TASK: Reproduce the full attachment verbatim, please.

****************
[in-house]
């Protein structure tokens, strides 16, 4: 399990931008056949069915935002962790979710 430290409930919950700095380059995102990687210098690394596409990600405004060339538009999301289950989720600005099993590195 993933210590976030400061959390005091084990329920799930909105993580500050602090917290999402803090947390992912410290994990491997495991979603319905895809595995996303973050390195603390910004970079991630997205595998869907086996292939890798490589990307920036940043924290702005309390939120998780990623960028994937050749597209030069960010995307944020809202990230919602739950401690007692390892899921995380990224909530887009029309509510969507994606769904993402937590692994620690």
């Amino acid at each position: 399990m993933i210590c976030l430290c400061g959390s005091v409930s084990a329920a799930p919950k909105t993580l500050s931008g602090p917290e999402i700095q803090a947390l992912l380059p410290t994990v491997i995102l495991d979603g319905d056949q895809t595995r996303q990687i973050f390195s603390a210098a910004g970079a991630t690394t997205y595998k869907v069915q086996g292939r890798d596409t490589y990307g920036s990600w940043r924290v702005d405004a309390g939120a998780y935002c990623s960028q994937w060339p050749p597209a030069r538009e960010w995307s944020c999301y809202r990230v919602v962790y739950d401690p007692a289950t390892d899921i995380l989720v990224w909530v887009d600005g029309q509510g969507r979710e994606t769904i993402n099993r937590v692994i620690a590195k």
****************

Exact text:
[in-house]
């Protein structure tokens, strides 16, 4: 399990931008056949069915935002962790979710 430290409930919950700095380059995102990687210098690394596409990600405004060339538009999301289950989720600005099993590195 993933210590976030400061959390005091084990329920799930909105993580500050602090917290999402803090947390992912410290994990491997495991979603319905895809595995996303973050390195603390910004970079991630997205595998869907086996292939890798490589990307920036940043924290702005309390939120998780990623960028994937050749597209030069960010995307944020809202990230919602739950401690007692390892899921995380990224909530887009029309509510969507994606769904993402937590692994620690």
């Amino acid at each position: 399990m993933i210590c976030l430290c400061g959390s005091v409930s084990a329920a799930p919950k909105t993580l500050s931008g602090p917290e999402i700095q803090a947390l992912l380059p410290t994990v491997i995102l495991d979603g319905d056949q895809t595995r996303q990687i973050f390195s603390a210098a910004g970079a991630t690394t997205y595998k869907v069915q086996g292939r890798d596409t490589y990307g920036s990600w940043r924290v702005d405004a309390g939120a998780y935002c990623s960028q994937w060339p050749p597209a030069r538009e960010w995307s944020c999301y809202r990230v919602v962790y739950d401690p007692a289950t390892d899921i995380l989720v990224w909530v887009d600005g029309q509510g969507r979710e994606t769904i993402n099993r937590v692994i620690a590195k």